Author Topic: alternator  (Read 359 times)

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Offline timsdad

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Re: alternator
« Reply #15 on: January 31, 2019, 07:15:38 am »
The polarity is the same either way, Ginge. There are two AC inputs from the alternator and the positive and negative output spades, all being insulated from the instrument, can be taken to where ever they need to go depending on what polarity the bike is.


Ray
Just a motorcyclist.

Offline Donald

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Re: alternator
« Reply #16 on: January 31, 2019, 10:58:55 am »
Hi there, I have only wired my bikes as neg earth. But if you read the description  ,it states ok for positive earth

Offline Ginge

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Re: alternator
« Reply #17 on: January 31, 2019, 03:56:20 pm »
Are they the square matchbox sized bridge rectifiers? Four spade terminals with one set sideways?  Or is there something else being used that regulates as well?
Ginge.

Online Vreagh

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Re: alternator
« Reply #18 on: January 31, 2019, 04:05:23 pm »
The square units with spade terminals sticking out of the top are good recifiers but will not regulate. The rec/reg units have fins sticking out of the top, two bolt holes either side and four wires out of the side and make converting to 12v very easy.

Online Tman

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Re: alternator
« Reply #19 on: January 31, 2019, 04:05:41 pm »
You'd need something else as well, a regulator. ;)


Offline timsdad

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Re: alternator
« Reply #21 on: February 01, 2019, 06:57:16 am »
They are the ones, Ginge, but much smaller than a matchbox and cost about £5 in our, sadly, funny currency. As has been said several times, these are rectifiers to rectify the current from alternator AC to battery DC and are just a simple replacement for the original plate-type rectifiers that were fitted by the factory.

You just need to fit these replacement rectifiers if you are still running a six volt bike with its original up and down wiring to the complicated light and ignition switch. If you are converting to twelve volts, or doing away with the old switch wiring and keeping to six volts, then you will also need a regulator. This can be done on by fitting an expensive electronic regulator/rectifier instrument, that also does the rectifying, or, on 12 volts, by just also fitting a Zenor diode like BSA did when they went to 12 volts in the '60s. This works by monitoring the battery voltage and, in simple terms, 'short circuiting' the excess to earth as the battery voltage creeps up over 12 volts. It sounds harsh but it works very well in practice, was good enough for all the Brit manufacturers back in the day and still works for me.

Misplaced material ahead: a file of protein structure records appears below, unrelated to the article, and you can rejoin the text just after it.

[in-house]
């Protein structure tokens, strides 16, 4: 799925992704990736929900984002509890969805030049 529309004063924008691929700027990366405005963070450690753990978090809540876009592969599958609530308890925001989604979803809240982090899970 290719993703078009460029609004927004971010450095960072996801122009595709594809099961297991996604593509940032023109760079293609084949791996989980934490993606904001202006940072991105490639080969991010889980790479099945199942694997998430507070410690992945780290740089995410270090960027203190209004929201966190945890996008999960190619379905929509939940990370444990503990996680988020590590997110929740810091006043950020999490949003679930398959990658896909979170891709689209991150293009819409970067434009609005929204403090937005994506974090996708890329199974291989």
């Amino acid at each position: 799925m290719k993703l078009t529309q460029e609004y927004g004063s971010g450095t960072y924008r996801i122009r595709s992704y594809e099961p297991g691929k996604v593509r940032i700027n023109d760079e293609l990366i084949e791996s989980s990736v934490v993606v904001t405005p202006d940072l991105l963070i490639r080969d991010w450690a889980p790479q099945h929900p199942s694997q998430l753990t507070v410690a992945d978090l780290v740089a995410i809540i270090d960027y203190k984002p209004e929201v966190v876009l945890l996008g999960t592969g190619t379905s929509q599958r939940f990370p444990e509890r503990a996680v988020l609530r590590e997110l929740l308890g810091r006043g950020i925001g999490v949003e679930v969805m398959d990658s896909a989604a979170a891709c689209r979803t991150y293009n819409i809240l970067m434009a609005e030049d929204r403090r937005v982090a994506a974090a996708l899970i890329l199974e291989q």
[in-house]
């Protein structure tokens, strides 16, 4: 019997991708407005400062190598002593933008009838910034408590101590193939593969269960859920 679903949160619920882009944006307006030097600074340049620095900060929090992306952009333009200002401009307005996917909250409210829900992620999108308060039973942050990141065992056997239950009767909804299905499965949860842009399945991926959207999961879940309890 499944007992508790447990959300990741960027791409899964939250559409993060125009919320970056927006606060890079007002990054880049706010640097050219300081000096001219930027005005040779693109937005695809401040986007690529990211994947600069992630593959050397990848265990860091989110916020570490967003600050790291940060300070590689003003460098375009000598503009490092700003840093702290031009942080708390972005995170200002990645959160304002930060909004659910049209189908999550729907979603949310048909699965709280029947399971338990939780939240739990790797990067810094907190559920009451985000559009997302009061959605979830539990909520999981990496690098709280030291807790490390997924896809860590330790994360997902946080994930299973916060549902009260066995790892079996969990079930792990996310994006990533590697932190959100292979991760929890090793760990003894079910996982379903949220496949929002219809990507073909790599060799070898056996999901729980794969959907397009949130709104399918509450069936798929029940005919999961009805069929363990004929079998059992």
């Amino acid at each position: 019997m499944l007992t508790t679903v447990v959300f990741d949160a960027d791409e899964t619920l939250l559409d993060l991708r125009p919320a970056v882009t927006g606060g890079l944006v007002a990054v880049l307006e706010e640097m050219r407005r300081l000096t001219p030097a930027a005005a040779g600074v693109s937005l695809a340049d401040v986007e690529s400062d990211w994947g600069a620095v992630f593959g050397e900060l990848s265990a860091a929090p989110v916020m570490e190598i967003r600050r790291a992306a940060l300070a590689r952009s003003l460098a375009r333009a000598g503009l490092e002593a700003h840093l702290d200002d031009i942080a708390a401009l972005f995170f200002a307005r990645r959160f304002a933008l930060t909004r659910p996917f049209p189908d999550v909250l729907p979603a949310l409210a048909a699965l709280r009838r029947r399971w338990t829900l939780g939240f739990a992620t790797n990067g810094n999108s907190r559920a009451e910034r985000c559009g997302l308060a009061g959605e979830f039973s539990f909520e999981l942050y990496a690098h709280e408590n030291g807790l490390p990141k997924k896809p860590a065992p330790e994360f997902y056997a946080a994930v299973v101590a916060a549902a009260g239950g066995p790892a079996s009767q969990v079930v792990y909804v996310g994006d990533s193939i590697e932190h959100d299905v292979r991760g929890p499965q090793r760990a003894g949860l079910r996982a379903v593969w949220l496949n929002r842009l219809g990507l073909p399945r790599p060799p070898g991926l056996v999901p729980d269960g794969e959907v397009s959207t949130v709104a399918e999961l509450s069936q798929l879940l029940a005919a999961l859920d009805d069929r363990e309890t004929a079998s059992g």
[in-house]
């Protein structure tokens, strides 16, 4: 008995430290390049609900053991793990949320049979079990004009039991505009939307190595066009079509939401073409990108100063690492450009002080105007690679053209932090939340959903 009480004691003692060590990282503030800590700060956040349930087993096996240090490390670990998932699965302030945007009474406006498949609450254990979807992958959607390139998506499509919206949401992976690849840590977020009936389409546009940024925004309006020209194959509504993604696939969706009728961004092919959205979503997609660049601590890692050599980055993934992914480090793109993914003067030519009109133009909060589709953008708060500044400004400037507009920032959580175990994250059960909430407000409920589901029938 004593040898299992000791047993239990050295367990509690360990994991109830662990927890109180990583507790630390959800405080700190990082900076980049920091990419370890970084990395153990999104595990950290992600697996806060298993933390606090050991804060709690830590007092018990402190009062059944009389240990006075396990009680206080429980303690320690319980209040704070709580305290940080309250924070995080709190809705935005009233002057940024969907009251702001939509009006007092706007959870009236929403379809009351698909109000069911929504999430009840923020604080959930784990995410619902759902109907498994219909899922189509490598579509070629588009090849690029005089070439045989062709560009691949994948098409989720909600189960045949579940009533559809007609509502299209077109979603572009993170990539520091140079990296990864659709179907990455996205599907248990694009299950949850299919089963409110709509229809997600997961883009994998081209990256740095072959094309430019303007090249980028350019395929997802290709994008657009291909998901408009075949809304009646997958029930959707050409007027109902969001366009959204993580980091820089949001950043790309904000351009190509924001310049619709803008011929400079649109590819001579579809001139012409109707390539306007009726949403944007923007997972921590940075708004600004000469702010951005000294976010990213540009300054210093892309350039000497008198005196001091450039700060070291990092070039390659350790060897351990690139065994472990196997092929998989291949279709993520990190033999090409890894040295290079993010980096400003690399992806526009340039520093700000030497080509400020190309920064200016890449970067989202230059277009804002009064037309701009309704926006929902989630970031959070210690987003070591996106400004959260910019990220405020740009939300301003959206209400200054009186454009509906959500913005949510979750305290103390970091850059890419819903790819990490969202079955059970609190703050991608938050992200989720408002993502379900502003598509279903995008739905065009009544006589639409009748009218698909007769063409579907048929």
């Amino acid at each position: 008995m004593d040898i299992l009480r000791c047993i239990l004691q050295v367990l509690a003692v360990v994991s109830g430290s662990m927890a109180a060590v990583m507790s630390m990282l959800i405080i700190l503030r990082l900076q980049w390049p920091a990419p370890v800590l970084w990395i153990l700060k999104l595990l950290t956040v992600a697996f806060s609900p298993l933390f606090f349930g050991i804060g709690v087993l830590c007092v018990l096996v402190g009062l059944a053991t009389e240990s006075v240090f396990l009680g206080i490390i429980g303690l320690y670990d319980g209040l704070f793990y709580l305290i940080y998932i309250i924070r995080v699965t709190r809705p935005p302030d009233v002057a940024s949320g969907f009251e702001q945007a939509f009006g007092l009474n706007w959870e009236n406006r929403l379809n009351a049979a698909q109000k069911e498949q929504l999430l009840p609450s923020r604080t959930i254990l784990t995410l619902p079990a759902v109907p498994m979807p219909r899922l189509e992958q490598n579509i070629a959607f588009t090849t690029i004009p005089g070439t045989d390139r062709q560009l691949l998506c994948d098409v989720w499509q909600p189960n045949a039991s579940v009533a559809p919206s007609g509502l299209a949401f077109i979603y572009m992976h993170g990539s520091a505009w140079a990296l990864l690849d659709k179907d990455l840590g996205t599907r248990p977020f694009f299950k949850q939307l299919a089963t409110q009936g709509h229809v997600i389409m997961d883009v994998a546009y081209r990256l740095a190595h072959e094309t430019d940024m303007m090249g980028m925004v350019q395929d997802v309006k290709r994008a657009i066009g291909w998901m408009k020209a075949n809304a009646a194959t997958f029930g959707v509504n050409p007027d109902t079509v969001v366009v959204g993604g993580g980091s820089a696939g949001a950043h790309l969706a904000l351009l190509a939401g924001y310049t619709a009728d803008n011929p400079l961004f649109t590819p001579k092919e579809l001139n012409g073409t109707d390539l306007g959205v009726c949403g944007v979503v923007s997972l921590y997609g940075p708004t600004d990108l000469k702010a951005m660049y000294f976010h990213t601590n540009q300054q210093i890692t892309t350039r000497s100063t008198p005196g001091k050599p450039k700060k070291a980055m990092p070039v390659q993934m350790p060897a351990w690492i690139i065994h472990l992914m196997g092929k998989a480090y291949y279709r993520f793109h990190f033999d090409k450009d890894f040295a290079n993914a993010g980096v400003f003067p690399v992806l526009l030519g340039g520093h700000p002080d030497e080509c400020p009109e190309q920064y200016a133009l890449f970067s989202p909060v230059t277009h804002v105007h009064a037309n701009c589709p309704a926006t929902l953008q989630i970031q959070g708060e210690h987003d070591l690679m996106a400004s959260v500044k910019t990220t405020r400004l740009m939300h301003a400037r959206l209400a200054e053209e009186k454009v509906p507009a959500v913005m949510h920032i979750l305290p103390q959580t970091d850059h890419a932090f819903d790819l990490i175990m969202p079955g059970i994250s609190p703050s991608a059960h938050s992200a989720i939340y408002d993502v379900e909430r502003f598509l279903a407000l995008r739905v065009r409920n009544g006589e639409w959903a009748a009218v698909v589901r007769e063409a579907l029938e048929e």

Ray
Just a motorcyclist.

Offline George B Walke

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Re: alternator
« Reply #22 on: February 01, 2019, 12:16:35 pm »
When I converted my present C12 I did away with that troublesome switch, using a late type barrel switch for ignition and a 3 way flip switch for the lights in the headlamp. As you can see I am not a stickler for originality.
That set up can be varied several ways to suit yourself if needed.

By the By, on an earlier C12 I got so fed up with the auto advance giving trouble I fitted the older C11 distributor type set up (I realise its not correctly a distributor) which was very easy to waterproof with the aid of DumDum and inner tube.

I did more miles on  that C12 than any other I've owned, once even a trip from London to Cornwall and back in a day, never ever let me down. Just another 'wish I hadn't sold it' bike.

Offline timsdad

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Re: alternator
« Reply #23 on: February 01, 2019, 12:47:00 pm »
You must have changed the engine then, George, because there are so many differences in the crank cases.

Ray
Just a motorcyclist.

Offline sidevalve

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Re: alternator
« Reply #24 on: February 01, 2019, 12:52:58 pm »